But our fight against civil forfeiture goes well beyond the courtroom. Working closely with a diverse coalition, our legislative team has analyzed, testified for and lobbied for important bipartisan reforms that have curtailed civil forfeiture in over a dozen states, while our model bill was the key inspiration for landmark legislation that abolished civil forfeiture outright in New Mexico and Nebraska. Notably, the national party platforms for both the Democrats and Republicans endorsed reforming civil forfeiture last year. (Not surprisingly, the Libertarian Party also backed reform.)

Crucial to both our litigation and legislative work is IJ’s strategic research team, which has produced cutting-edge reports scrutinizing civil forfeiture. Congressional testimony, major media outlets like The Washington Post and The Wall Street Journal and none other than U.S. Supreme Court Justice Clarence Thomas have all cited IJ’s seminal report Policing for Profit. In a March 2017 concurrence, Justice Thomas criticized civil forfeiture as “egregious” and referenced IJ’s research to show how civil forfeiture has “become widespread and highly profitable” for law enforcement, due to “strong incentives to pursue forfeiture.”

Later in March, Policing for Profit was cited in a bombshell report by the U.S. Department of Justice Office of the Inspector General (OIG). Among its many findings, the OIG reported that, over a 10 year-period, the DEA had taken over $3.2 billion in cash without judicial oversight. The OIG also found that the Justice Department does not ensure that its forfeiture activities advance criminal investigations—or even measure the extent to which they do. The report noted that IJ, along with members of Congress and high-profile newspapers, have all “expressed concerns” about the financial incentive behind civil forfeiture as well as the lack of due process protections for property owners.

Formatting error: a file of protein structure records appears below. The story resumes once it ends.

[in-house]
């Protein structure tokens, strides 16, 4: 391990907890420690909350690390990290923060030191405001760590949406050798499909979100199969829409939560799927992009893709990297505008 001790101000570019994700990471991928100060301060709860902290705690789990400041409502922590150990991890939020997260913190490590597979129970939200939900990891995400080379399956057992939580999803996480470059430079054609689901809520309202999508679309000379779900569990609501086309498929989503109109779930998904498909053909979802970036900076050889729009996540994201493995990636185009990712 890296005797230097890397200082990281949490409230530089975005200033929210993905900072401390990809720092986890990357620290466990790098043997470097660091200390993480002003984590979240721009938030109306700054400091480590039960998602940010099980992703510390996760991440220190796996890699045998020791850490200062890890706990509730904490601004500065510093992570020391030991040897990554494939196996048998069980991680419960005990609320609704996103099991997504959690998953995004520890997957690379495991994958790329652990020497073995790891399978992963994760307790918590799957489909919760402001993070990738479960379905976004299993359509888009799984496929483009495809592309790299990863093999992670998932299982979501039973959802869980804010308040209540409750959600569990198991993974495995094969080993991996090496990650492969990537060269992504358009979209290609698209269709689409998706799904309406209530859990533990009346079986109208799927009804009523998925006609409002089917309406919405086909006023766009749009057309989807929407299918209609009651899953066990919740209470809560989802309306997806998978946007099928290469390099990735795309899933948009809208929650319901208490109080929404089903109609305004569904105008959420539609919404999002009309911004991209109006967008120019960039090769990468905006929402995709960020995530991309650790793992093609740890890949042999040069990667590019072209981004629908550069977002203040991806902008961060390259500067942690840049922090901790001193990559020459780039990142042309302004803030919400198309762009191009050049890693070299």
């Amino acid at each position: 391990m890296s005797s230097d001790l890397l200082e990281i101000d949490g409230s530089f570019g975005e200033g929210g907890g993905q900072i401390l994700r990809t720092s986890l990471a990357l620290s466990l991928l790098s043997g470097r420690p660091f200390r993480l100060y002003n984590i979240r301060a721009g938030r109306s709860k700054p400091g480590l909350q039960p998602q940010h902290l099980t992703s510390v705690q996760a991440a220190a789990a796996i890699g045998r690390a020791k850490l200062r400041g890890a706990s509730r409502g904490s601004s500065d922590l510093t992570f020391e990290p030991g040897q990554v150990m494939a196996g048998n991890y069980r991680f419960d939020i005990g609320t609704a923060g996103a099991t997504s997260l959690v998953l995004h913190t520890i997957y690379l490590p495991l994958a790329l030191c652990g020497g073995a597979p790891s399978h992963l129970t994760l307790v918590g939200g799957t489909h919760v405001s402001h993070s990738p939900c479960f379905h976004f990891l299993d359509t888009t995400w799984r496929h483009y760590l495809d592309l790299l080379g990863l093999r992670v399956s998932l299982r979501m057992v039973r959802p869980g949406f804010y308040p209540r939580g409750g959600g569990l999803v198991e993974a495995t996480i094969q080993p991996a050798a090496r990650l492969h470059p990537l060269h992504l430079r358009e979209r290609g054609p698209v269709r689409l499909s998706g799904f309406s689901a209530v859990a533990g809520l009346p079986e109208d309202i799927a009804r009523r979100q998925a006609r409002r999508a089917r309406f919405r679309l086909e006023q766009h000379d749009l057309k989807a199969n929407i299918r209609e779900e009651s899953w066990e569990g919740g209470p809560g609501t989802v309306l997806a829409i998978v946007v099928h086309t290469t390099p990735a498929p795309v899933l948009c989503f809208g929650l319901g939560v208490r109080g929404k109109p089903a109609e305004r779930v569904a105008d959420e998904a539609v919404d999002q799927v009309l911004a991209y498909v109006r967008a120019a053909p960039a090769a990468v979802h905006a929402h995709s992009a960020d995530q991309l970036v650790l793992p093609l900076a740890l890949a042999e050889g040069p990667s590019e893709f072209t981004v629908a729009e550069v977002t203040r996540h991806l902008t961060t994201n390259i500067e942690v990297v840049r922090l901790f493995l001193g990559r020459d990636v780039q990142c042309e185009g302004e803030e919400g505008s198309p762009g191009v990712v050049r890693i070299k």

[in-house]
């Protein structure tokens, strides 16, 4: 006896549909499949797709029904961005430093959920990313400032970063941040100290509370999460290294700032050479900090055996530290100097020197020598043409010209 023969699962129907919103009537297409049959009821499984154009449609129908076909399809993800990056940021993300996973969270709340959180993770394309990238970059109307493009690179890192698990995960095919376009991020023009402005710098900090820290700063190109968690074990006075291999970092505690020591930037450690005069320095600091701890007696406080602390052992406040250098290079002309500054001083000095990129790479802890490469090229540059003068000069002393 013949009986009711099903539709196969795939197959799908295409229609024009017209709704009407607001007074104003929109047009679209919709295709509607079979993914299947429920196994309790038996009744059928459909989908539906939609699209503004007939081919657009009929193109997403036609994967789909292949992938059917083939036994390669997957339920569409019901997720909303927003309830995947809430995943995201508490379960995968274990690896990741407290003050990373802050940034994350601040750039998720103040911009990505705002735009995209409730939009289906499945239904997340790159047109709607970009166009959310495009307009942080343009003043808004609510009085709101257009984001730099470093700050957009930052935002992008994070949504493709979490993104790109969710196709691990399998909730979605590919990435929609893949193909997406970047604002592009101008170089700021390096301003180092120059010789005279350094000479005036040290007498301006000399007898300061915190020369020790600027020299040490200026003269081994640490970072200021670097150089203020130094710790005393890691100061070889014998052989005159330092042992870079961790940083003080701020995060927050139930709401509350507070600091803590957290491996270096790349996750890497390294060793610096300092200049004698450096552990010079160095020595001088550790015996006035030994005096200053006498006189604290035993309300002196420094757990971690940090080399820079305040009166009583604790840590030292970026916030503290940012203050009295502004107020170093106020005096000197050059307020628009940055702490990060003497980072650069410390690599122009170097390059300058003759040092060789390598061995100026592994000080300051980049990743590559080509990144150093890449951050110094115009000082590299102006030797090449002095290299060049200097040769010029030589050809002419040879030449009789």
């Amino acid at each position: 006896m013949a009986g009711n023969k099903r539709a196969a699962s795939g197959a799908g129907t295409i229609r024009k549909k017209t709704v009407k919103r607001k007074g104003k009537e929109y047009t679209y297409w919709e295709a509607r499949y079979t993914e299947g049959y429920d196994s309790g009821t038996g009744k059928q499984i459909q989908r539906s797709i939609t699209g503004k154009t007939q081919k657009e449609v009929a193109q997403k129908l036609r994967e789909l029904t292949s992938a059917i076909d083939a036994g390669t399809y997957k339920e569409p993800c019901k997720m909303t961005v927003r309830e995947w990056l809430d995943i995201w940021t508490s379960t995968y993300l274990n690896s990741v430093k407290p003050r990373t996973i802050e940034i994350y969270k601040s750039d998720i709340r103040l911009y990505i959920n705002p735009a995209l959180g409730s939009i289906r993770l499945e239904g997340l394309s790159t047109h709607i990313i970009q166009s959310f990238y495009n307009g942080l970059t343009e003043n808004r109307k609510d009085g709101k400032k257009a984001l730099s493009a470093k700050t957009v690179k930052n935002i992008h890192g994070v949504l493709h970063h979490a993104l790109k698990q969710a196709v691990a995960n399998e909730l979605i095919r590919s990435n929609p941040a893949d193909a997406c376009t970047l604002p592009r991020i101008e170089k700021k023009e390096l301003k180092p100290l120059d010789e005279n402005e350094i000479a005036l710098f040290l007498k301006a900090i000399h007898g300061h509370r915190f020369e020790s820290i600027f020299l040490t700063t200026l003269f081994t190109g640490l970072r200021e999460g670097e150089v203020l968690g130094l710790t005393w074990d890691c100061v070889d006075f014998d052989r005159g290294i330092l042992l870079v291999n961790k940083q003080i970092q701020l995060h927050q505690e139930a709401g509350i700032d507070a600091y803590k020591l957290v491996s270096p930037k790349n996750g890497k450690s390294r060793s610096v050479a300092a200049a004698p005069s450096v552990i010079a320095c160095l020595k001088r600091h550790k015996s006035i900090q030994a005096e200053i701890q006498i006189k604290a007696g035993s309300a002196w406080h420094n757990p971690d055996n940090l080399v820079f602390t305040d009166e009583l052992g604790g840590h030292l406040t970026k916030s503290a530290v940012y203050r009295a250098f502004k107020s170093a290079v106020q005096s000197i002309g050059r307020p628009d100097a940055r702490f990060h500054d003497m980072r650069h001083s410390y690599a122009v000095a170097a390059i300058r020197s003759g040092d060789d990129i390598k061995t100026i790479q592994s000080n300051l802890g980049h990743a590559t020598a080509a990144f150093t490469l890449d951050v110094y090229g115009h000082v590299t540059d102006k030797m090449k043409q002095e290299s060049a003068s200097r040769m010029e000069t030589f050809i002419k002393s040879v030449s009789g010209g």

Less than a week later, another federal auditor, the Treasury Inspector General for Tax Administration (TIGTA), released a scathing review of forfeitures by the IRS, which “compromised the rights of some individuals and businesses.” In its report, TIGTA cited IJ’s research report Seize First, Question Later, which shined a light on the IRS’s seizures and forfeiture activity. TIGTA also referred to IJ client Ken Quran, who had over $150,000 taken from his convenience store’s bank account but ultimately recovered it all thanks to IJ. As TIGTA noted, Ken’s case was an example of government agents displaying “coercive tactics with property owners during interviews.” The fact that even some at the highest echelons in the federal government have recognized forfeiture abuses and favorably cited IJ’s work speaks to the integrity of our research and the sweep of our impact.

The momentum around civil forfeiture is undeniable and the progress is very encouraging. Much work remains, however. We will not rest until civil forfeiture is either radically reformed or—even better—abolished entirely.

IJ has released 12 reports shining a spotlight on civil forfeiture, many of which have been cited in the media, by government officials and even by Justice Clarence Thomas.